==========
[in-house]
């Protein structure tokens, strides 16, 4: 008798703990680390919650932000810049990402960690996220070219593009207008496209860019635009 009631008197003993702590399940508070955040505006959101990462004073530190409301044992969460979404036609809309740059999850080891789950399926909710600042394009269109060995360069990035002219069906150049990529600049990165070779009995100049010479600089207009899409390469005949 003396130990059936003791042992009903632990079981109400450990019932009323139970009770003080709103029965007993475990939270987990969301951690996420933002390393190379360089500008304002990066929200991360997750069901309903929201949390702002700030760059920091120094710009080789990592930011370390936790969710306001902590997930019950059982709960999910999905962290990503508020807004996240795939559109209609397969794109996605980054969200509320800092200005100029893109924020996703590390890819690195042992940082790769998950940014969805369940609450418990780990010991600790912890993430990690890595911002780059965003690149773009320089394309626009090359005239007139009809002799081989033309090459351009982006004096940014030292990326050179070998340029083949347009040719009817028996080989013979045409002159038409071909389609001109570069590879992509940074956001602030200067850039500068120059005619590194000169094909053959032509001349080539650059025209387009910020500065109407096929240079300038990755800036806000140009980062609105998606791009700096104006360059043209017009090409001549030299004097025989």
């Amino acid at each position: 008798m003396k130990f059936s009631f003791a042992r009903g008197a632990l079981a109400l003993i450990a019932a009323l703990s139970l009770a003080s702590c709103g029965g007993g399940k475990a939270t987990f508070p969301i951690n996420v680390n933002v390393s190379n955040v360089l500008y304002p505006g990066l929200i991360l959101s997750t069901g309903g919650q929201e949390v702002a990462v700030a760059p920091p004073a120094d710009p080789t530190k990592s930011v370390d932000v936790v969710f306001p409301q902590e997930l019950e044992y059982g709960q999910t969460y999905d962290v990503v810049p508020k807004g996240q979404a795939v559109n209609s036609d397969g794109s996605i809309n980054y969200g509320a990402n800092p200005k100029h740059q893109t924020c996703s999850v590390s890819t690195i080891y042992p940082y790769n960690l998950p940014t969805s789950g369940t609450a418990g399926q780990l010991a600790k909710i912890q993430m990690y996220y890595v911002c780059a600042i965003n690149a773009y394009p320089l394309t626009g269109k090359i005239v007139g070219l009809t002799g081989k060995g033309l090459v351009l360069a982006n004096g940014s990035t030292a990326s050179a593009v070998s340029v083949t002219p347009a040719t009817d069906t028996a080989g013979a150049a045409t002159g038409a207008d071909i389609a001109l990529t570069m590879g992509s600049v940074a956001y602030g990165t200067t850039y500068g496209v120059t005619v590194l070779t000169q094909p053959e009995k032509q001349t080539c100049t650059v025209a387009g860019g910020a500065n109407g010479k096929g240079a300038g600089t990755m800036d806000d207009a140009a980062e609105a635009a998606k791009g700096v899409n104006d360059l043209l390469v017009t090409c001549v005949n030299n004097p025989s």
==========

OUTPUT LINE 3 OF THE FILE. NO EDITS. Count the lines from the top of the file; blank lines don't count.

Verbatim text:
């Amino acid at each position: 008798m003396k130990f059936s009631f003791a042992r009903g008197a632990l079981a109400l003993i450990a019932a009323l703990s139970l009770a003080s702590c709103g029965g007993g399940k475990a939270t987990f508070p969301i951690n996420v680390n933002v390393s190379n955040v360089l500008y304002p505006g990066l929200i991360l959101s997750t069901g309903g919650q929201e949390v702002a990462v700030a760059p920091p004073a120094d710009p080789t530190k990592s930011v370390d932000v936790v969710f306001p409301q902590e997930l019950e044992y059982g709960q999910t969460y999905d962290v990503v810049p508020k807004g996240q979404a795939v559109n209609s036609d397969g794109s996605i809309n980054y969200g509320a990402n800092p200005k100029h740059q893109t924020c996703s999850v590390s890819t690195i080891y042992p940082y790769n960690l998950p940014t969805s789950g369940t609450a418990g399926q780990l010991a600790k909710i912890q993430m990690y996220y890595v911002c780059a600042i965003n690149a773009y394009p320089l394309t626009g269109k090359i005239v007139g070219l009809t002799g081989k060995g033309l090459v351009l360069a982006n004096g940014s990035t030292a990326s050179a593009v070998s340029v083949t002219p347009a040719t009817d069906t028996a080989g013979a150049a045409t002159g038409a207008d071909i389609a001109l990529t570069m590879g992509s600049v940074a956001y602030g990165t200067t850039y500068g496209v120059t005619v590194l070779t000169q094909p053959e009995k032509q001349t080539c100049t650059v025209a387009g860019g910020a500065n109407g010479k096929g240079a300038g600089t990755m800036d806000d207009a140009a980062e609105a635009a998606k791009g700096v899409n104006d360059l043209l390469v017009t090409c001549v005949n030299n004097p025989s």